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Potential estrogenic effects of wastewaters on gene expression in Pimephales promelas and fish assemblages in streams of southeastern New York

Author:
Baldigo, Barry P., George, Scott D., Phillips, Patrick J., Hemming, Jocelyn D.C., Denslow, Nancy D., Kroll, Kevin J.
Source:
Environmental toxicology and chemistry 2015 v.34 no.12 pp. 2803-2815
ISSN:
0730-7268
Subject:
Pimephales promelas, biomass, effluents, endocrine-disrupting chemicals, estradiol, estrogenic properties, fish communities, gene expression, males, messenger RNA, minnows, streams, vitellogenin, wastewater, wild fish, New York
Abstract:
Direct linkages between endocrine‐disrupting compounds (EDCs) from municipal and industrial wastewaters and impacts on wild fish assemblages are rare. The levels of plasma vitellogenin (Vtg) and Vtg messenger ribonucleic acid (mRNA) in male fathead minnows (Pimephales promelas) exposed to wastewater effluents and dilutions of 17α‐ethinylestradiol (EE2), estrogen activity, and fish assemblages in 10 receiving streams were assessed to improve understanding of important interrelations. Results from 4‐d laboratory assays indicate that EE2, plasma Vtg concentration, and Vtg gene expression in fathead minnows, and 17β‐estradiol equivalents (E2Eq values) were highly related to each other (R² = 0.98–1.00). Concentrations of E2Eq in most effluents did not exceed 2.0 ng/L, which was possibly a short‐term exposure threshold for Vtg gene expression in male fathead minnows. Plasma Vtg in fathead minnows only increased significantly (up to 1136 μg/mL) in 2 wastewater effluents. Fish assemblages were generally unaffected at 8 of 10 study sites, yet the density and biomass of 79% to 89% of species populations were reduced (63–68% were reduced significantly) in the downstream reach of 1 receiving stream. These results, and moderate to high E2Eq concentrations (up to 16.1 ng/L) observed in effluents during a companion study, suggest that estrogenic wastewaters can potentially affect individual fish, their populations, and entire fish communities in comparable systems across New York, USA. Environ Toxicol Chem 2015;34:2803–2815. © 2015 The Authors. Environmental Toxicology and Chemistry Published by Wiley Periodicals, Inc. on behalf of SETAC.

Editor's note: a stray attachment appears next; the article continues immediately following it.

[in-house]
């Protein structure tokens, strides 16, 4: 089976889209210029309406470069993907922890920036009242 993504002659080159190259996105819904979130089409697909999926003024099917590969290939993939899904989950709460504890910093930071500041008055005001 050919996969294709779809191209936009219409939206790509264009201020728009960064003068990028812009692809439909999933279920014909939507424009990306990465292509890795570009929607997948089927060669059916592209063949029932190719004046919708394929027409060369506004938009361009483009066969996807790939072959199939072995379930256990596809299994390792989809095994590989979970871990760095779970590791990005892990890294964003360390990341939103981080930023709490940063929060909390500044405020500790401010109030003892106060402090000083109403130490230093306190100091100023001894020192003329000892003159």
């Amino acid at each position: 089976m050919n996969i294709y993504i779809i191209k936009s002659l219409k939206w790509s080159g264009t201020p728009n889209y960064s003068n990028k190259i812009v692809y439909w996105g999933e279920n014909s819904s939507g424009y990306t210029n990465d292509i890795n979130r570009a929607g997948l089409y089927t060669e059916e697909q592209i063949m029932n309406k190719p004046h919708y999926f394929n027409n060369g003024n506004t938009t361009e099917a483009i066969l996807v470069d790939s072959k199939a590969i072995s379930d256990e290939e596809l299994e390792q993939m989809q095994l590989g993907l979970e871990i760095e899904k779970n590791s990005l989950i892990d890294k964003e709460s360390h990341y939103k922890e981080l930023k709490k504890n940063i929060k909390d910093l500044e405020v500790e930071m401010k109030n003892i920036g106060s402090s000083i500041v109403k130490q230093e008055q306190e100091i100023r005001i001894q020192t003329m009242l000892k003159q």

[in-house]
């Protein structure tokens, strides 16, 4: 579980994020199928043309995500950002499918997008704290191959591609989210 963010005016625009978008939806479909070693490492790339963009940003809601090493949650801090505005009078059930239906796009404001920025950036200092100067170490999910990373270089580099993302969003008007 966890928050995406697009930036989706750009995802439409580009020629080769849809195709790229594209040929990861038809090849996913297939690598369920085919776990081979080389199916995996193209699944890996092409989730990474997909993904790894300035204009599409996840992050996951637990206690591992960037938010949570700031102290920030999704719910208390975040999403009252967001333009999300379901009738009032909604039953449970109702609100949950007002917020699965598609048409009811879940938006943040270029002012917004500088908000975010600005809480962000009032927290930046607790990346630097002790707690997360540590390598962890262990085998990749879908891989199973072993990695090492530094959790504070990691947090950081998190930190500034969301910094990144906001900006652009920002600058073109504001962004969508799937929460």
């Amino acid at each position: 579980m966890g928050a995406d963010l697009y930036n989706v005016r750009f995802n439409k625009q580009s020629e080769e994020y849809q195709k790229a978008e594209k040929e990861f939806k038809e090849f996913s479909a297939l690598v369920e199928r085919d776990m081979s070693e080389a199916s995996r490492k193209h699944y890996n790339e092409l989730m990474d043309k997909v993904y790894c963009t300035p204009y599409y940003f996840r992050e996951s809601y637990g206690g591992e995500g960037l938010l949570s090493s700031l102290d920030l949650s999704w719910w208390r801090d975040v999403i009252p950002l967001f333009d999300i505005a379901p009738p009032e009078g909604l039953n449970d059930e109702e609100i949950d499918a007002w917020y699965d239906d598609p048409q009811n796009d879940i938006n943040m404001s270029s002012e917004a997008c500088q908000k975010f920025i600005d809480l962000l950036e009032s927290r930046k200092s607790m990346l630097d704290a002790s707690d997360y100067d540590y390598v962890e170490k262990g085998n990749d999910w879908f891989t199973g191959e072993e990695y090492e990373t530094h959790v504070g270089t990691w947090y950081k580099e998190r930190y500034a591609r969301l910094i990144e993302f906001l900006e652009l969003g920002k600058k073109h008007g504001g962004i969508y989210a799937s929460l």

Agid:
4666180